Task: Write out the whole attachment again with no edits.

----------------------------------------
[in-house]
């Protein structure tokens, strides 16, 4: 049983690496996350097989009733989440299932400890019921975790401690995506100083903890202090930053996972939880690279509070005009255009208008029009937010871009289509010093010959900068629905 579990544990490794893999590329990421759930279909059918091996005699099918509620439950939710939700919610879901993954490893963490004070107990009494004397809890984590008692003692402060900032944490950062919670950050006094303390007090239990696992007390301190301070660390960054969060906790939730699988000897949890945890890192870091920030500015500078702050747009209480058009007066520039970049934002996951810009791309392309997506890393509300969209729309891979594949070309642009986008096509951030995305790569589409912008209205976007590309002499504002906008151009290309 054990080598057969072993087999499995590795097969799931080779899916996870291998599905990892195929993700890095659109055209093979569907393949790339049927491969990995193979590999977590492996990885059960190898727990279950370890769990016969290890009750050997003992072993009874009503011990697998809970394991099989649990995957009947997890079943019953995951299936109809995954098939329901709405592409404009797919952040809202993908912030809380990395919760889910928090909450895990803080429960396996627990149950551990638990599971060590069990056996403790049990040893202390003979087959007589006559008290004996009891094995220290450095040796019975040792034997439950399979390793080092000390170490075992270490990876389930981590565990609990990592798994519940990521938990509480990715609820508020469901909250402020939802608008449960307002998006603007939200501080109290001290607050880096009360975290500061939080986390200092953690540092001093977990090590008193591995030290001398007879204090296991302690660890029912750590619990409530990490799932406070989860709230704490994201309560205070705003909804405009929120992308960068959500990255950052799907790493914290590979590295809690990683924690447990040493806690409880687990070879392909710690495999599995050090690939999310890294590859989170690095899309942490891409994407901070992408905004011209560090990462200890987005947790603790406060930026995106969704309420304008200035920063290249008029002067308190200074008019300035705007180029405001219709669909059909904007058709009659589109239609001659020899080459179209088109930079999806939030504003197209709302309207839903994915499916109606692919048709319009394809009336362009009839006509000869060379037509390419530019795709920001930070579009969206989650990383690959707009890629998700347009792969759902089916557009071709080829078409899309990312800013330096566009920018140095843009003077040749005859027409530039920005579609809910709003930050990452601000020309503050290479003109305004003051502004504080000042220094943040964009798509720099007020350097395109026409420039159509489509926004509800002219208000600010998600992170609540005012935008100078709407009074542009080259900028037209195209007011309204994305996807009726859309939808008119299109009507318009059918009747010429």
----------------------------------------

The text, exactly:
[in-house]
């Protein structure tokens, strides 16, 4: 049983690496996350097989009733989440299932400890019921975790401690995506100083903890202090930053996972939880690279509070005009255009208008029009937010871009289509010093010959900068629905 579990544990490794893999590329990421759930279909059918091996005699099918509620439950939710939700919610879901993954490893963490004070107990009494004397809890984590008692003692402060900032944490950062919670950050006094303390007090239990696992007390301190301070660390960054969060906790939730699988000897949890945890890192870091920030500015500078702050747009209480058009007066520039970049934002996951810009791309392309997506890393509300969209729309891979594949070309642009986008096509951030995305790569589409912008209205976007590309002499504002906008151009290309 054990080598057969072993087999499995590795097969799931080779899916996870291998599905990892195929993700890095659109055209093979569907393949790339049927491969990995193979590999977590492996990885059960190898727990279950370890769990016969290890009750050997003992072993009874009503011990697998809970394991099989649990995957009947997890079943019953995951299936109809995954098939329901709405592409404009797919952040809202993908912030809380990395919760889910928090909450895990803080429960396996627990149950551990638990599971060590069990056996403790049990040893202390003979087959007589006559008290004996009891094995220290450095040796019975040792034997439950399979390793080092000390170490075992270490990876389930981590565990609990990592798994519940990521938990509480990715609820508020469901909250402020939802608008449960307002998006603007939200501080109290001290607050880096009360975290500061939080986390200092953690540092001093977990090590008193591995030290001398007879204090296991302690660890029912750590619990409530990490799932406070989860709230704490994201309560205070705003909804405009929120992308960068959500990255950052799907790493914290590979590295809690990683924690447990040493806690409880687990070879392909710690495999599995050090690939999310890294590859989170690095899309942490891409994407901070992408905004011209560090990462200890987005947790603790406060930026995106969704309420304008200035920063290249008029002067308190200074008019300035705007180029405001219709669909059909904007058709009659589109239609001659020899080459179209088109930079999806939030504003197209709302309207839903994915499916109606692919048709319009394809009336362009009839006509000869060379037509390419530019795709920001930070579009969206989650990383690959707009890629998700347009792969759902089916557009071709080829078409899309990312800013330096566009920018140095843009003077040749005859027409530039920005579609809910709003930050990452601000020309503050290479003109305004003051502004504080000042220094943040964009798509720099007020350097395109026409420039159509489509926004509800002219208000600010998600992170609540005012935008100078709407009074542009080259900028037209195209007011309204994305996807009726859309939808008119299109009507318009059918009747010429």